I want My Dog to do.... reflections on relationship with your dog.

Author: Killian Davis,

Killian and  charlotte - just being....

Killian and  charlotte - just being....

After some reflection, it has become increasingly interesting to me how our relationships with our dogs manifest, especially in relation to ourselves and our vision for those dogs.

2-3 years ago when Charlotte was new to me and I was determined to get her in a competition setting (didn't really care which one, just wanted to "compete" and be a "real dog person" like those around me who seemed to be able to do all kinds of things with their dog), I had a poor relationship with her, but more than that, I had a very poor relationship with myself. After a year or so of frustration (on both ends, for sure), I decided to let Charlotte "be" and stop any type of formal training.

Since that decision, I have learned to love Charlotte and to train Charlotte where she is, as who she is. I only worked on behaviors that had no real meaning to me (hence her repertoire of tricks and fitness training) and those that I needed in order to take her out in public (leash manners and impulse control). Along the way, I was figuring out how to accept myself for who I am, where I am, and how I am. As I have worked on coming to terms with that and moving into a more collaborative mindset with myself, my relationship (and thus ability to get the training results I wanted) with Charlotte hugely improved.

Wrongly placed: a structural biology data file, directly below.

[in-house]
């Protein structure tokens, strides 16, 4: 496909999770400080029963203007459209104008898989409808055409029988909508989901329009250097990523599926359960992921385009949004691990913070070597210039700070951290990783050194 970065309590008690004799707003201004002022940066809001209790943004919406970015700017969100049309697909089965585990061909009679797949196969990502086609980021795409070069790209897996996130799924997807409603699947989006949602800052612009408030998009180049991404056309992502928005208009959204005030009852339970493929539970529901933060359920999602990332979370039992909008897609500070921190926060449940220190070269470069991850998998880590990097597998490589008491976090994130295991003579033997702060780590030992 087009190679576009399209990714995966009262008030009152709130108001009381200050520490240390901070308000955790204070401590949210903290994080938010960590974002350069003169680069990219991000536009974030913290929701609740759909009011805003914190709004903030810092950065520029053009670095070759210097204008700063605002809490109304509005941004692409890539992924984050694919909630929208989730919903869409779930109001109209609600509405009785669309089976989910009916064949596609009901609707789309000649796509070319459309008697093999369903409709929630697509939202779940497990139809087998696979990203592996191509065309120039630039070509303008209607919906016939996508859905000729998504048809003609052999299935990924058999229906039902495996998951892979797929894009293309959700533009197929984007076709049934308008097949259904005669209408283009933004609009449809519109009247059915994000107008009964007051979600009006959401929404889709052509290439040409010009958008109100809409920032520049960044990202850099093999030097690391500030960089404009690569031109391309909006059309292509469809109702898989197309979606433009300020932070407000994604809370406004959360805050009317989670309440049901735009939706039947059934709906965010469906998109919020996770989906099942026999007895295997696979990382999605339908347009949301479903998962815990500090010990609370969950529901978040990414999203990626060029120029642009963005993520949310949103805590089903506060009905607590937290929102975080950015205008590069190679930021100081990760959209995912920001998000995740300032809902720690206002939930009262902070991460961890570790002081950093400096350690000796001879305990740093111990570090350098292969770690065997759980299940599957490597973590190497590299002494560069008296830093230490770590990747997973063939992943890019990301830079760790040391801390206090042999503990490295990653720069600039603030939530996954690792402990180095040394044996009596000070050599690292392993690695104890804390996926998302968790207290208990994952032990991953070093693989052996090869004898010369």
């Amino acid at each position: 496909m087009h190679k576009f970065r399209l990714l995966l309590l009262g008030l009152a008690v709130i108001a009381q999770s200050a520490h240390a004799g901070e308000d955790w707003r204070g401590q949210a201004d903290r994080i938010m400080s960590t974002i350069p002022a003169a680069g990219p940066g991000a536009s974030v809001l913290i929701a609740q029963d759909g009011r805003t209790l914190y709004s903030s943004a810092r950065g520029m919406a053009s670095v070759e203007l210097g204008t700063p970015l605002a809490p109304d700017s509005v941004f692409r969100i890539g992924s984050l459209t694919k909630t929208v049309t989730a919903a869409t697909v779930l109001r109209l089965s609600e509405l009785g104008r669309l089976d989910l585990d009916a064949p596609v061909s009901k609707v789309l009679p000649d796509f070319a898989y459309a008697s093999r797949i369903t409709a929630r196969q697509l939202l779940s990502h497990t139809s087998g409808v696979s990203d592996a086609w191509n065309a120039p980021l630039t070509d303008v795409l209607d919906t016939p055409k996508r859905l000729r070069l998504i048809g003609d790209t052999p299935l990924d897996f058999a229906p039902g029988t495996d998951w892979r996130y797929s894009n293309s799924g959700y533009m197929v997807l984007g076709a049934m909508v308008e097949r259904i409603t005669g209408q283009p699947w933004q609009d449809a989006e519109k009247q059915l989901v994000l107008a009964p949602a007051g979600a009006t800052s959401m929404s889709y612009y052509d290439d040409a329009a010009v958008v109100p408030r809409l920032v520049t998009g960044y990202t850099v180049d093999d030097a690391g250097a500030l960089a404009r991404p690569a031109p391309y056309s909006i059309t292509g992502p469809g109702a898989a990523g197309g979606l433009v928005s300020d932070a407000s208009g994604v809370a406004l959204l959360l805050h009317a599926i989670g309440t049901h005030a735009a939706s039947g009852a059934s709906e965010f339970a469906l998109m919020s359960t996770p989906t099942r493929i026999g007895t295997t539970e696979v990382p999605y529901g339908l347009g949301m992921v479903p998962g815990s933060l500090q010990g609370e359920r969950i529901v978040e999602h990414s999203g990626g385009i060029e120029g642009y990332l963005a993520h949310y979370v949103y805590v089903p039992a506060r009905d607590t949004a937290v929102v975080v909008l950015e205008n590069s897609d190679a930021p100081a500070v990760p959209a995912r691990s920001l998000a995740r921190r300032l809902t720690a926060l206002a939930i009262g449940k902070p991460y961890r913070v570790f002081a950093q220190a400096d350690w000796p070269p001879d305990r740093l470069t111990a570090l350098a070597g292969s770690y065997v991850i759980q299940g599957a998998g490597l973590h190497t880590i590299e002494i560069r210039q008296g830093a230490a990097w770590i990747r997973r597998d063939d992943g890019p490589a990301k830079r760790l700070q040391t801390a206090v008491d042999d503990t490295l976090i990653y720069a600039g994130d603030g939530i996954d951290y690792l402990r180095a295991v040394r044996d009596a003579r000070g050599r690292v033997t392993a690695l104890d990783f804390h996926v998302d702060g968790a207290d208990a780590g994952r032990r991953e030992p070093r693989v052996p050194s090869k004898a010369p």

With that being said, it makes me wonder about how much people project their own issues onto their dogs, and how much people could improve their relationship with their dog by improving their relationship with themselves. How you speak to yourself matters, and how you speak to yourself sets the tone of your interactions with other people, thus carrying over to your relationship with your dog, who is a type of an extension of self for many people.

So my question to anyone who has read through this long post is this: are your dogs behaving the way they do (insecure, fearful, reactive, aggressive, etc.) as a mirror of yourself and your own issues? (Obviously I'm not talking about major behavioral issues here, but the more subtle energy of your dog and their behaviors that you attribute to their own personality, which is certainly partially informed by yours). How could you improve your relationship with your dog and your dog's voice and perspective through changing your own thought processes and how you approach life, including the challenges it brings?